Check out the legends on each side of this coin.  They are both FRENTREI, but with the Rs looking for all the world like Ds and the F like an 8.  Oscan isn’t really that far off the Latin or Greek alphabet:

It’s main difference is that its written right to left (like Hebrew and Arabic), rather than left to right (like English and kin).  I like the above specimen because it has the same name written in different directions on each side.  L>R on the obverse; R>L on the reverse.  It’s as if we get a little window into the moment of evolution of the language among the Frentani.

It uses a locative ending like the first coin of Larinum to show a Roman influence.  The coins of Larinum during the Hannibalic War period continue to be of influence for the swap between Oscan and Latin and the D/R letter forms (see Rutter in HN Italy, no. 624).

post script.  Doesn’t the little beanie hat style of Mercury’s wings remind you a little of how they were rendered on Suessa’s bronzes… or at Teanum ?

192 out of 410 days: Oscan in Asia Minor?


This coin is only known from one unique specimen in Paris.  {Irritatingly the digital catalogue entry has the wrong image linked to it as of 7/20/18}   Its authenticity seems guaranteed by the accuracy of the Oscan language inscription, which at the time of its first documentation was not yet fully understood.  Photos on the internet are hard to find.  The wikipedia entry is okay.  Heck, I’m impressed it has an entry or sub-entry.  I’ve taken the image above from Wyler’s 2008 article.

Mostly I’m writing this post to make a note of Mattingly’s rather under-acknowledged theory that this is not a Social War coin at all, but a product of the Mithridatic Wars (2004: 189-192). The usual explanation is that the Italians copied the type from the bronze of Amisos:

And that thus it represents tangible proof of the suggestions in the literature that the Italians sought (and perhaps obtained?) support from Mithridates (Diod. 37.2.10; Athenaeus 5.213C).  My enemy’s enemy is my friend, as they say.  On Dionysus imagery during the Social War, see:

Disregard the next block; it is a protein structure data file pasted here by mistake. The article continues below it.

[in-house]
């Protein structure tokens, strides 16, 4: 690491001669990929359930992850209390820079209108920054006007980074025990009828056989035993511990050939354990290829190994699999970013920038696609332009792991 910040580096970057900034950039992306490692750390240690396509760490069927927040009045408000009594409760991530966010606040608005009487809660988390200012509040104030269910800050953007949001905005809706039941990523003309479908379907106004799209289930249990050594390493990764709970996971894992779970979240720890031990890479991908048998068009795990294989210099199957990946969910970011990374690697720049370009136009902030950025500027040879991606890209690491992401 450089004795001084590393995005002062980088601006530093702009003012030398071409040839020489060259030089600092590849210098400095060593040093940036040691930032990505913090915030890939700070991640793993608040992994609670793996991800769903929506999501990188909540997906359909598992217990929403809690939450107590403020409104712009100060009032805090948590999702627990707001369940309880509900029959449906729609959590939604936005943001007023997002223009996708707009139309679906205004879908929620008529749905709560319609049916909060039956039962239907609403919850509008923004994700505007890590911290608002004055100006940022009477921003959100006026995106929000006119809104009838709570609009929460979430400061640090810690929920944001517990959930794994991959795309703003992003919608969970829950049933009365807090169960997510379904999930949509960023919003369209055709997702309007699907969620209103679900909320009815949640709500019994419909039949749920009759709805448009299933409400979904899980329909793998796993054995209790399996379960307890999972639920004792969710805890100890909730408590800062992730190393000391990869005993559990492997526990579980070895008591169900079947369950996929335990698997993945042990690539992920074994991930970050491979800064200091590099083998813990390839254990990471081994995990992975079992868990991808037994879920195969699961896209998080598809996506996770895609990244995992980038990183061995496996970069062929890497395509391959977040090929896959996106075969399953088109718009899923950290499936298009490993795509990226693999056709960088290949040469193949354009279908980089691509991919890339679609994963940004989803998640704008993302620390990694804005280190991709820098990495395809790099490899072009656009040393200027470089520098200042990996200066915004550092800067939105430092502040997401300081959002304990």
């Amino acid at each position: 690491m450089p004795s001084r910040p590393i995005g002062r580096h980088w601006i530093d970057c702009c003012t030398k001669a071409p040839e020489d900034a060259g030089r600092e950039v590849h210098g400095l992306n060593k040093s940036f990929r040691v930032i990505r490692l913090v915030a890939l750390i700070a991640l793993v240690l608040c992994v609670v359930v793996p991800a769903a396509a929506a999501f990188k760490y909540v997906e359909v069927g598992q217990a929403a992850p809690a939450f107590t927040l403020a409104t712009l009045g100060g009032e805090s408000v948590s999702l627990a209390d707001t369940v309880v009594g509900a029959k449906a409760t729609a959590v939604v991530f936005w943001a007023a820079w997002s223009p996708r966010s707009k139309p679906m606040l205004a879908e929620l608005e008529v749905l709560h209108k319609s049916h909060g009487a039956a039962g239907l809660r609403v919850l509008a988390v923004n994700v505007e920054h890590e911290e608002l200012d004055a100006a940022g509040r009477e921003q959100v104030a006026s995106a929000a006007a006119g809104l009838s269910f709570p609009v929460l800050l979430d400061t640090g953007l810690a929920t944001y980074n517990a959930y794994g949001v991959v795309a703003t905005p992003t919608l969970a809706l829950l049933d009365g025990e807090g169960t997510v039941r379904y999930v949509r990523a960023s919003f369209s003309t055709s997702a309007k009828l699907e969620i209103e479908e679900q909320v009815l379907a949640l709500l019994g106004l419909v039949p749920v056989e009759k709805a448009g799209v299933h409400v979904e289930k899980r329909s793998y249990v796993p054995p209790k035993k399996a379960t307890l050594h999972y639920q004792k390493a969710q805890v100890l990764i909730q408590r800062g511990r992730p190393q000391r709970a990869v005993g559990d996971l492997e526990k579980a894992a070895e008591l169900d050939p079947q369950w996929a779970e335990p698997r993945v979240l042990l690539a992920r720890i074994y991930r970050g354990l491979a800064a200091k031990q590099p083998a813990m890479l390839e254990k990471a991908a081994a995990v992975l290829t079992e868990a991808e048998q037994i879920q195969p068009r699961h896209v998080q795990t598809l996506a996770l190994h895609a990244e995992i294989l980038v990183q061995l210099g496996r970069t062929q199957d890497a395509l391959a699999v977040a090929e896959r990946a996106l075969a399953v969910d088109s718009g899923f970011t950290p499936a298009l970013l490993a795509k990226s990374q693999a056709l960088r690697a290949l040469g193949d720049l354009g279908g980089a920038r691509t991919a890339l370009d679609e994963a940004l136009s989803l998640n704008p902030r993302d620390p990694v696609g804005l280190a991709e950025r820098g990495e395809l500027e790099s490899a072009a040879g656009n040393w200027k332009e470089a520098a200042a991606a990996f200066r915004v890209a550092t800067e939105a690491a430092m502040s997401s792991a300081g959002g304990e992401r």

Pobjoy, M., ‘The First Italia’ in K. Lomas and E. Herring (eds.), The Emergence of State Identities in Italy in the First Millennium BC (London: Accordia Research Institute, 2000), 187-211.

Anyway, Mattingly focuses on this passage from Plutarch’s Lucullus:

Mithridates was now resolved upon the speediest possible flight, but with a view to drawing Lucullus away, and holding him back from pursuit, he dispatched his admiral, Aristonicus, to the Grecian sea. Aristonicus was just on the point of sailing when he was betrayed into the hands of Lucullus, together with ten thousand pieces of gold which he was carrying for the corruption of some portion of the Roman army.

He thinks that the Parisian specimen is one of these pieces of gold and that the Oscan was used to unsettle the Italian troops in Lucullus’ army and encourage them all the more to revolt.

This seems even more far fetched, than the Social War explanation.  Really the problem comes down to there only being one of these gold coins.  We have no comparative evidence or geographical data, let alone archaeological context.  We remain in the realm of speculation.  Anyway, just to make this post a little more complete, we should note that a similar bust of Dionysus does appear on the Italian’s silver coinage:

COMPASS Image Caption: Bull goring a wolf